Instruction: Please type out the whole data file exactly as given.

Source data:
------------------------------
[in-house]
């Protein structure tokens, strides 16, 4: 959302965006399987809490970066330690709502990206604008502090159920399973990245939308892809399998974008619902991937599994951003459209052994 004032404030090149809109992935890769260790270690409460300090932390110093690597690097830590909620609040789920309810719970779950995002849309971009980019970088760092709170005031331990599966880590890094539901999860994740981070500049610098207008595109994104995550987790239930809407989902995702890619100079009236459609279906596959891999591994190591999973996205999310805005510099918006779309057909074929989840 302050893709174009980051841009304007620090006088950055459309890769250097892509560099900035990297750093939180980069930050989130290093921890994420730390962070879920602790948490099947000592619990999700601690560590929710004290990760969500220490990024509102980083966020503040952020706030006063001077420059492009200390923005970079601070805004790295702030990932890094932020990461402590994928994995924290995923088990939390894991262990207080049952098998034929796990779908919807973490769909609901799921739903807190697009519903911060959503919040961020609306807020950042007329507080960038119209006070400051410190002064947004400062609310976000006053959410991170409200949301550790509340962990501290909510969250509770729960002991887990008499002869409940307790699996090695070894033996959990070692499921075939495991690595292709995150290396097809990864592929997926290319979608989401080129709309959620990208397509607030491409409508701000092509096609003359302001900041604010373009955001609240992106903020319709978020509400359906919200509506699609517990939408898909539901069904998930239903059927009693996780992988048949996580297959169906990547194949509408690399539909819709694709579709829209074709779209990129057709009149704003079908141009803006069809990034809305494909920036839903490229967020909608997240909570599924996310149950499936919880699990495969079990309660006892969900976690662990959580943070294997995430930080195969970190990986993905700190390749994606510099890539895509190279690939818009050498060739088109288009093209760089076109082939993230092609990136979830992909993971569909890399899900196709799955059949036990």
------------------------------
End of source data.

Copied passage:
[in-house]
């Protein structure tokens, strides 16, 4: 959302965006399987809490970066330690709502990206604008502090159920399973990245939308892809399998974008619902991937599994951003459209052994 004032404030090149809109992935890769260790270690409460300090932390110093690597690097830590909620609040789920309810719970779950995002849309971009980019970088760092709170005031331990599966880590890094539901999860994740981070500049610098207008595109994104995550987790239930809407989902995702890619100079009236459609279906596959891999591994190591999973996205999310805005510099918006779309057909074929989840 302050893709174009980051841009304007620090006088950055459309890769250097892509560099900035990297750093939180980069930050989130290093921890994420730390962070879920602790948490099947000592619990999700601690560590929710004290990760969500220490990024509102980083966020503040952020706030006063001077420059492009200390923005970079601070805004790295702030990932890094932020990461402590994928994995924290995923088990939390894991262990207080049952098998034929796990779908919807973490769909609901799921739903807190697009519903911060959503919040961020609306807020950042007329507080960038119209006070400051410190002064947004400062609310976000006053959410991170409200949301550790509340962990501290909510969250509770729960002991887990008499002869409940307790699996090695070894033996959990070692499921075939495991690595292709995150290396097809990864592929997926290319979608989401080129709309959620990208397509607030491409409508701000092509096609003359302001900041604010373009955001609240992106903020319709978020509400359906919200509506699609517990939408898909539901069904998930239903059927009693996780992988048949996580297959169906990547194949509408690399539909819709694709579709829209074709779209990129057709009149704003079908141009803006069809990034809305494909920036839903490229967020909608997240909570599924996310149950499936919880699990495969079990309660006892969900976690662990959580943070294997995430930080195969970190990986993905700190390749994606510099890539895509190279690939818009050498060739088109288009093209760089076109082939993230092609990136979830992909993971569909890399899900196709799955059949036990």